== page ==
You know (literally, many of you know) I love to write. Even as a young boy in my preteen years I enjoyed writing. I realized way back then that I could write anything I could imagine and my writing had to be sufficiently articulate to describe what I was imagining; detailed enough to insure that someone reading it could see in their mind exactly what I was seeing in mine as I wrote it down. I’ve published several books now and very few of them were fiction – and the fiction ones were actually the harder books to write. I have several fiction works in the process now and, oh my goodness but they are a great challenge.  For all that, perhaps the biggest writing challenge of all is the one you write as you live your life; it’s the story of your life and you are absolutely the author. But as any writer knows, the author isn’t the only one impacting the story.

Every author needs an editor. Every author needs a publisher. Every author needs a support team that enables them to spend that time planning, outlining, organizing, writing, scrapping, writing some more, throwing parts away, editing others, hoping, getting frustrated and more. When you think about it, all of those people exist in our lives as well. We might be the author of our own story, but we are not the only character in it. We often plan what we’d like but changes occur, characters change, circumstances change and what we planned is now nothing but fiction while our reality is slightly different (or vastly different depending on what changed).

The challenge I have as a writer is that sometimes a story can get just so convoluted or frustrating that I want to throw my hands in the air, my typewriter out the window and just give up.  Thankfully, I don’t have a typewriter anymore, I need my computer, and I know better than to let my frustrations get the better of me. But I’ve had to sit back on more than one occasion and try to figure out what was causing me the frustration. Did I create a scene that wasn’t quite right? Did I put in too much detail or not enough? Did a character develop in a way that doesn’t add to the story?

The absolutely coolest part is that once I identify what the challenge is I can go back and edit it. If you compare life to a book being written you can’t really go back and edit your life. The past is what it is and you can’t change it. However, you CAN write your future as you go forward and make the necessary adjustments to correct your past or to change the impact it has on your future.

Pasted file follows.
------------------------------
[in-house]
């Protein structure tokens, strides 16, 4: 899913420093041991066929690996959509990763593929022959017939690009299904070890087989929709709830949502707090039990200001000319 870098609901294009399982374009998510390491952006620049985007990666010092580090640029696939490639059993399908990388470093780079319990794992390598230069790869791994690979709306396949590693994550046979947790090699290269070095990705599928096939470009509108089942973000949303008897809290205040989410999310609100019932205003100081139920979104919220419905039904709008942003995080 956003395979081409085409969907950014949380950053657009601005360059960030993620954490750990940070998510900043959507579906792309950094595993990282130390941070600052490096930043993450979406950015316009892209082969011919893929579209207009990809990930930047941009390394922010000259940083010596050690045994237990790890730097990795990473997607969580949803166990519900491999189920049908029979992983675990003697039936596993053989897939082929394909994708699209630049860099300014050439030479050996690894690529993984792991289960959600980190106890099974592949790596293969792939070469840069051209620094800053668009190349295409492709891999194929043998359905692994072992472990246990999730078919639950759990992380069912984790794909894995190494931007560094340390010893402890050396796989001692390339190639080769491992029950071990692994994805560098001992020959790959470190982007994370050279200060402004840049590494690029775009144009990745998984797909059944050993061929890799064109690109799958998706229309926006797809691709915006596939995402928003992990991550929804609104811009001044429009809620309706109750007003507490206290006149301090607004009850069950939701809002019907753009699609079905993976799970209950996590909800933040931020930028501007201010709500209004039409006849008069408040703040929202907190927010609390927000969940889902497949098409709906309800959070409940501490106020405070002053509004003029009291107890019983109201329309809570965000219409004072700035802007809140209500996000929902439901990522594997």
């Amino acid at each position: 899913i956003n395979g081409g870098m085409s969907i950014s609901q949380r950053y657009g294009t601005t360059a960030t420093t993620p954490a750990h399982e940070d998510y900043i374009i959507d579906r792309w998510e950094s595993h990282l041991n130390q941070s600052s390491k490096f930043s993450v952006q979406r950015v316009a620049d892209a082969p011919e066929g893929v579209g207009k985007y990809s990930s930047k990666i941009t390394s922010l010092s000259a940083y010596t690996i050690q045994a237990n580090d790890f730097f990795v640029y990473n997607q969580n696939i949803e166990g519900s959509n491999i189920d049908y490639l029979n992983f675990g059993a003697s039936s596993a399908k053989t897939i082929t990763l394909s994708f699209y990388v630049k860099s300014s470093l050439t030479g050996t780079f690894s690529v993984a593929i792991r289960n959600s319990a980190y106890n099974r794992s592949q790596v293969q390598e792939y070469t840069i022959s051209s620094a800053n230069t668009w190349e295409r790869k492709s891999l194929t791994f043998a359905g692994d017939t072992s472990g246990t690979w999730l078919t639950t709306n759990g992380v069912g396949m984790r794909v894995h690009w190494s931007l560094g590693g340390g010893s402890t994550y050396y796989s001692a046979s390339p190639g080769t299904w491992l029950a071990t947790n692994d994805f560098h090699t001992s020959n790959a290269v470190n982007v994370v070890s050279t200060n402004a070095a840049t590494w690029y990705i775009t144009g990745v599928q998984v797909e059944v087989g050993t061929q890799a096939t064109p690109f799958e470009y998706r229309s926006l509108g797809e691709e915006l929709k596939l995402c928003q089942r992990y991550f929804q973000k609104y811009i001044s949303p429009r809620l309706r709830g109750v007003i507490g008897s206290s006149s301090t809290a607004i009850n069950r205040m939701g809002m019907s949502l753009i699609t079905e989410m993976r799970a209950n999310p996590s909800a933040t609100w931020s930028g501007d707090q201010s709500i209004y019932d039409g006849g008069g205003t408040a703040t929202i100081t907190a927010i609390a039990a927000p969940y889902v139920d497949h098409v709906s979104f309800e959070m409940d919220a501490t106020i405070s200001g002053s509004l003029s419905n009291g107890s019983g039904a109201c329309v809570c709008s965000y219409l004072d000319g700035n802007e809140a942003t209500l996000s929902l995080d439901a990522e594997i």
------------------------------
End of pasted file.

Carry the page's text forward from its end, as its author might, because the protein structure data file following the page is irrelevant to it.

What are some of the things you can change? Well, just like in a work of fiction, you can write new characters in or old characters out. If there’s a character that’s not providing what you need to the storyline, write them out. In real life that means giving someone less time or cutting them out of your day completely. In today’s world we hear all about toxic friends or negative enablers. We don’t need them in our day. Toxic friends aren’t friends. Negative enablers encourage bad behaviors, bad thoughts and generally destructive outlooks. Cut them out. Whether you do it politely or harshly is up to you. If I was writing a book and wanted to remove a character in a nice way, they’d find themselves in a circumstance requiring them to move to a different town or city. They’d still exist and I could write them back into a storyline if it benefited me or when I needed them there. On the other hand, I’ve been known to kill a character off and leave no future option for ever having them in the storyline again. HOW they die in the book says something about how badly I want them out of my life.  (Yes, we authors do sometimes tend to base characters on people we know and how we treat the characters reflects how we feel about the people they’re based upon.)

If you find yourself in a job circumstance that isn’t fulfilling for you, doesn’t pay enough, doesn’t challenge you, help you grow or offer advancement opportunity… in the book, you could write a change of circumstance that enables the desired change. It’s not as easy in life but you CAN make those changes. First you have to identify how you want the scene to change and then start making the changes reality. As you write a book you can go back and edit what you want to enable what you want to write in coming chapters. In real life you can’t go back and edit the past but you can use it as a reference for identifying and planning the changes you want to make. In this way, you CAN write the story of your life; you can make changes and modifications and edit as you go.

For that purpose we should never forget our past, no matter how painful parts of it might be or how stupid we were in a given time frame. It serves as reference material so we can plan the edits and changes we want to make in our future life story. So, where your life is concerned, write well and edit often. Make changes. Don’t be afraid of them. Invite in new characters and write out old ones as necessary. Don’t copy the story of someone else but use their story as reference for yours and learn lessons from them.

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